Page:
F1 23 is stealing the spotlight right now, but it’s easy to forget there’s another licensed motorsports game from Codemasters and EA on the horizon: WRC 23.
After Kyltonn’s seven-year stint concluded last year with WRC Generations, Codemasters has secured the official WRC game license as part of a five-year deal. Its first WRC game is due to arrive this year, but despite several leaks, WRC 23 still hasn’t broken cover.
Platforms are yet to be confirmed, but WRC 23 is reportedly skipping PS4 and Xbox One consoles, releasing exclusively on PS5, Xbox Series X|S and PC only.
WRC 23 skipping PS4 and Xbox One
Spotted by YouTube channel AutySim, the official WRC Factbook 2023 says WRC 23 is coming to PS5, Xbox Series X|S and PC, with no mention of PS4 or Xbox One. Codemasters and EA have yet to confirm this, but a recent datamine leak also suggests WRC 23 will be a current-gen-only game.
Furthermore, senior creative director Ross Gowing was quoted in an interview with GamesIndustry.biz last year saying Codemasters is working to “define the future of rally on PC and the latest generation of consoles,” again implying that WRC 23 will leave old consoles behind.
This is a welcome move. Unlike WRC 23, F1 23 is still heading to PS4 and Xbox One as well as PS5, Xbox Series X|S and PC. This is holding the game back, as F1 23 will still run on the old EGO engine that’s powered every F1 game since F1 2015. However, the F1 games likely have a much larger player base than WRC, so EA will want to maximise sales on all formats.
Notably, WRC 23 also seemingly isn’t coming to Nintendo Switch. If not, this will be the first time a WRC game hasn’t been released on Nintendo’s hybrid console since WRC 7 in 2017. This isn’t surprising given the poor reception of WRC’s Switch ports.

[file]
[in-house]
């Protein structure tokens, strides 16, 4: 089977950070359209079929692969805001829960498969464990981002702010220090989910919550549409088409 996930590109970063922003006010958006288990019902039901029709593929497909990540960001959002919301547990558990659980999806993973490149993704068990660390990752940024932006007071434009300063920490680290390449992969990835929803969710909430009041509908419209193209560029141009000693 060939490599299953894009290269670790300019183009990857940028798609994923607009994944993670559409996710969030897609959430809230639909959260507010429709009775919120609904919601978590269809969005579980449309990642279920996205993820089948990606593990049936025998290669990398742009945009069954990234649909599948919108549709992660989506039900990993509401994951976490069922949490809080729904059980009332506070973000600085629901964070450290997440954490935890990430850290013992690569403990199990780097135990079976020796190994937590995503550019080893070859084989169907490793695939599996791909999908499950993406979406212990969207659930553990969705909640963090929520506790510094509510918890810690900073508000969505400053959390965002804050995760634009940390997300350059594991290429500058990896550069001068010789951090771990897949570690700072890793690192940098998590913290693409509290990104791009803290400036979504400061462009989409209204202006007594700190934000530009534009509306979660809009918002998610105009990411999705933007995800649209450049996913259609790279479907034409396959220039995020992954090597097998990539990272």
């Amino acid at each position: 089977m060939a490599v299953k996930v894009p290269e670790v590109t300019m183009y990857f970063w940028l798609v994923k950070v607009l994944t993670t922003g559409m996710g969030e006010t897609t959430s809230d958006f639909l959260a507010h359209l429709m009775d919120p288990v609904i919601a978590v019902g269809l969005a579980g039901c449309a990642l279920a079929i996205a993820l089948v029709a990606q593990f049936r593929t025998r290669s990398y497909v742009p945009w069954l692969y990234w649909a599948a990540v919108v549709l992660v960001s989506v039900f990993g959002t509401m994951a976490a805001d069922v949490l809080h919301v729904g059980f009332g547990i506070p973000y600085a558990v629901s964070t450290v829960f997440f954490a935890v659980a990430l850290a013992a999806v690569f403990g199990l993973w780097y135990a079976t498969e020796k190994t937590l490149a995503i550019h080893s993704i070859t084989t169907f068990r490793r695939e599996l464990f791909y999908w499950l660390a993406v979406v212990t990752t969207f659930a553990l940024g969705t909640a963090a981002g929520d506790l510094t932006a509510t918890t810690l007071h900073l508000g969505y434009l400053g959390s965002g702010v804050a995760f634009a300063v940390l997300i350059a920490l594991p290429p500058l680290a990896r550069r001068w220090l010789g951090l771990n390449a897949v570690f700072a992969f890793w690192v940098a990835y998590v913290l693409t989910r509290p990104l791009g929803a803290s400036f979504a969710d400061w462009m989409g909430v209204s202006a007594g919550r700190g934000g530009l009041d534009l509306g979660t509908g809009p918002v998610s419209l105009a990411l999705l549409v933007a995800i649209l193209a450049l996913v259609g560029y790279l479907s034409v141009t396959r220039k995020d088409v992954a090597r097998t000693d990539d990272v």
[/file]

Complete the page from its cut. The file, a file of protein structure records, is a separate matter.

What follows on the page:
This won’t be the first EA-published racing game to skip PS4 and Xbox One though, as last year’s Need for Speed Unbound was also current-gen only.
Setting a new benchmark for rally simulations
WRC 23 skipping PS4 and Xbox One may reduce sales, but it’s ultimately the right move for the series. Nearly three years after the release of the PS5 and Xbox Series X|S consoles, we’re finally starting to see developers move away from cross-generation releases.
By maximising resources for current-gen platforms, WRC 23 promises to be a significant step forward for rally games. Kylotonn’s WRC games steadily improved with every iteration, but Codemasters’ rally game pedigree is unrivalled, having popularised console rally games with Colin McRae Rally back in 1998.
Being published by EA also means WRC 23 will likely have a bigger budget and reach a wider audience.
EA clearly has high hopes for WRC 23. According to the WRC Factbook, WRC 23 will set a “new benchmark for authentic, challenging rallying on next-generation gaming platforms.” It also claims WRC 23 will be the “most accurate representation of rallying available” and focus on “repeated play and an accessible learning curve for new players.”
This should ease concerns from fans that WRC 23 will be an arcade rally racer. From the official factbook's descriptions, it sounds like it will retain the depth and realism of DiRT Rally 2.0 while offering a suite of accessibility options to lower the difficulty for new players.
Ditching last-generation consoles will help WRC 23 reach its full potential, offering new levels of fidelity (potentially with a new game engine originally planned for the cancelled DiRT Rally 3), more accurate stage designs and realistic driving physics. Let's hope it paves the way for F1 24 to finally get an engine upgrade and ditch PS4 and Xbox One.
We don’t have an official release date yet, but a datamine leak last month suggests WRC 23 will launch on 28 July 2023. A Champions Edition will reportedly provide access three days earlier on 25 July. This is earlier than usual - Kylotonn’s WRC games typically arrived in September at the earliest and November at the latest.
An official announcement could be imminent. If WRC 23 is coming in July, we expect a reveal trailer to drop just before or after F1 23 launches next week.
After launch, the Factbook confirms the WRC esports series will continue in WRC 23, running alongside the official WRC Championship.
Rumours also suggest WRC 23’s new career mode will let you build your own rally car from the ground up, starting with choosing a drivetrain and engine position before installing components such as the gearbox, clutch, radiator, suspension, brakes and exhaust.
For more on WRC 23, check out five features we want to see in Codemasters’ WRC debut.
For more articles like this, take a look at our WRC page.